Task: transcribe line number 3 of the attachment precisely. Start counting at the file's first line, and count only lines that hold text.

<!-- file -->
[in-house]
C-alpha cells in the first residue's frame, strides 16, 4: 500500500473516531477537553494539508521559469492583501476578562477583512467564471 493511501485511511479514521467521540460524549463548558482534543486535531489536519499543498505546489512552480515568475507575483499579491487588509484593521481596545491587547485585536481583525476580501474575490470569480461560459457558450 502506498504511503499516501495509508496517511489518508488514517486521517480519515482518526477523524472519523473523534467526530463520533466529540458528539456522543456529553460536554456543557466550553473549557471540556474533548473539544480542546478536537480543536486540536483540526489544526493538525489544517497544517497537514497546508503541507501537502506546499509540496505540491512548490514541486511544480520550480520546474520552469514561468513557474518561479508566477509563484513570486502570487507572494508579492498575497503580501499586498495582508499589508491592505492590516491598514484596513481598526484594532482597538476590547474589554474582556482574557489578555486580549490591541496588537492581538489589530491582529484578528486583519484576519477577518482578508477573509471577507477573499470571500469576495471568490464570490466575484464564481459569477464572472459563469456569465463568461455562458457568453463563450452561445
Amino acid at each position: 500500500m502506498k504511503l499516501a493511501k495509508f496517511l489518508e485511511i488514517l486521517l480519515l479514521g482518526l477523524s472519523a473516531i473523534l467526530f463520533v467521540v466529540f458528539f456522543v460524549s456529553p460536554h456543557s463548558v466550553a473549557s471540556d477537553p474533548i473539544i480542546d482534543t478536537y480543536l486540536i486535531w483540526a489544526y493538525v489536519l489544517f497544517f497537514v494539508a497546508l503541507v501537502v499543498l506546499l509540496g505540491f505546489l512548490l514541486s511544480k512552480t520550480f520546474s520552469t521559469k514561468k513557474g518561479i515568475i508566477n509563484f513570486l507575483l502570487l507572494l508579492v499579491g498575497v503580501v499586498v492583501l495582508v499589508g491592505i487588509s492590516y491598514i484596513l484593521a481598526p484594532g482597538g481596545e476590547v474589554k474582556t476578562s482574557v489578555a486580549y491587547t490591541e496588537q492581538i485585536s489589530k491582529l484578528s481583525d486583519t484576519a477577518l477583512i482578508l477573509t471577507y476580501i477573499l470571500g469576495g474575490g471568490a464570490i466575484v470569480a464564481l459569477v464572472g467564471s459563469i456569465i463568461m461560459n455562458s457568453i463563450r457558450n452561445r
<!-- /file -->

Amino acid at each position: 500500500m502506498k504511503l499516501a493511501k495509508f496517511l489518508e485511511i488514517l486521517l480519515l479514521g482518526l477523524s472519523a473516531i473523534l467526530f463520533v467521540v466529540f458528539f456522543v460524549s456529553p460536554h456543557s463548558v466550553a473549557s471540556d477537553p474533548i473539544i480542546d482534543t478536537y480543536l486540536i486535531w483540526a489544526y493538525v489536519l489544517f497544517f497537514v494539508a497546508l503541507v501537502v499543498l506546499l509540496g505540491f505546489l512548490l514541486s511544480k512552480t520550480f520546474s520552469t521559469k514561468k513557474g518561479i515568475i508566477n509563484f513570486l507575483l502570487l507572494l508579492v499579491g498575497v503580501v499586498v492583501l495582508v499589508g491592505i487588509s492590516y491598514i484596513l484593521a481598526p484594532g482597538g481596545e476590547v474589554k474582556t476578562s482574557v489578555a486580549y491587547t490591541e496588537q492581538i485585536s489589530k491582529l484578528s481583525d486583519t484576519a477577518l477583512i482578508l477573509t471577507y476580501i477573499l470571500g469576495g474575490g471568490a464570490i466575484v470569480a464564481l459569477v464572472g467564471s459563469i456569465i463568461m461560459n455562458s457568453i463563450r457558450n452561445r